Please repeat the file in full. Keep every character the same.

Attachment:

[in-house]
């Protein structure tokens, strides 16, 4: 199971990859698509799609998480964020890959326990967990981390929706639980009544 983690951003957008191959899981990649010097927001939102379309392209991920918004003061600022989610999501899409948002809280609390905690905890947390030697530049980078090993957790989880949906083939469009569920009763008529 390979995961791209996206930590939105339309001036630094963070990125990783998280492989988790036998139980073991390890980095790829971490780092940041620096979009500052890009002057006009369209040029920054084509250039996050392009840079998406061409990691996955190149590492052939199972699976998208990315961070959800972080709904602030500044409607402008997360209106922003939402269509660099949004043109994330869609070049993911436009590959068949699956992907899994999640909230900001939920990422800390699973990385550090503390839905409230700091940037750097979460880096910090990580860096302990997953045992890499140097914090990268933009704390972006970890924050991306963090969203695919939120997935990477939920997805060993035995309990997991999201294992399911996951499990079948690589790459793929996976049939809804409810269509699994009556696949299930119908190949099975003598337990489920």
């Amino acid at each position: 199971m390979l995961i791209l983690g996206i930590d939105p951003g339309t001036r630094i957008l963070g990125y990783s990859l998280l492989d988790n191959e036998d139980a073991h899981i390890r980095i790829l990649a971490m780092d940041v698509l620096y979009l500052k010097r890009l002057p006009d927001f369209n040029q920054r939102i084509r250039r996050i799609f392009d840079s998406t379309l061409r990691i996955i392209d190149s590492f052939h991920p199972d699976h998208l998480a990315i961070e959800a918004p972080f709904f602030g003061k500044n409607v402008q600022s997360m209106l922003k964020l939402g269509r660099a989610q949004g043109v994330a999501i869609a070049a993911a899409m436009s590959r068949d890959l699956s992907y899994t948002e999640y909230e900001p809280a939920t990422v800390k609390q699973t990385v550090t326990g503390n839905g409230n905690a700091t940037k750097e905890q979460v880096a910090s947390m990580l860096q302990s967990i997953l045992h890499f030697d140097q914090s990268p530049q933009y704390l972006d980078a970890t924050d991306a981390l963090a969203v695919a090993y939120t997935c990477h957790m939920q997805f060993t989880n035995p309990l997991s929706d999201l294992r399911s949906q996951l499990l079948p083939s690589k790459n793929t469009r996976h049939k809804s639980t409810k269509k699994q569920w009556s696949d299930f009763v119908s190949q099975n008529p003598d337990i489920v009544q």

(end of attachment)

[in-house]
């Protein structure tokens, strides 16, 4: 199971990859698509799609998480964020890959326990967990981390929706639980009544 983690951003957008191959899981990649010097927001939102379309392209991920918004003061600022989610999501899409948002809280609390905690905890947390030697530049980078090993957790989880949906083939469009569920009763008529 390979995961791209996206930590939105339309001036630094963070990125990783998280492989988790036998139980073991390890980095790829971490780092940041620096979009500052890009002057006009369209040029920054084509250039996050392009840079998406061409990691996955190149590492052939199972699976998208990315961070959800972080709904602030500044409607402008997360209106922003939402269509660099949004043109994330869609070049993911436009590959068949699956992907899994999640909230900001939920990422800390699973990385550090503390839905409230700091940037750097979460880096910090990580860096302990997953045992890499140097914090990268933009704390972006970890924050991306963090969203695919939120997935990477939920997805060993035995309990997991999201294992399911996951499990079948690589790459793929996976049939809804409810269509699994009556696949299930119908190949099975003598337990489920």
């Amino acid at each position: 199971m390979l995961i791209l983690g996206i930590d939105p951003g339309t001036r630094i957008l963070g990125y990783s990859l998280l492989d988790n191959e036998d139980a073991h899981i390890r980095i790829l990649a971490m780092d940041v698509l620096y979009l500052k010097r890009l002057p006009d927001f369209n040029q920054r939102i084509r250039r996050i799609f392009d840079s998406t379309l061409r990691i996955i392209d190149s590492f052939h991920p199972d699976h998208l998480a990315i961070e959800a918004p972080f709904f602030g003061k500044n409607v402008q600022s997360m209106l922003k964020l939402g269509r660099a989610q949004g043109v994330a999501i869609a070049a993911a899409m436009s590959r068949d890959l699956s992907y899994t948002e999640y909230e900001p809280a939920t990422v800390k609390q699973t990385v550090t326990g503390n839905g409230n905690a700091t940037k750097e905890q979460v880096a910090s947390m990580l860096q302990s967990i997953l045992h890499f030697d140097q914090s990268p530049q933009y704390l972006d980078a970890t924050d991306a981390l963090a969203v695919a090993y939120t997935c990477h957790m939920q997805f060993t989880n035995p309990l997991s929706d999201l294992r399911s949906q996951l499990l079948p083939s690589k790459n793929t469009r996976h049939k809804s639980t409810k269509k699994q569920w009556s696949d299930f009763v119908s190949q099975n008529p003598d337990i489920v009544q």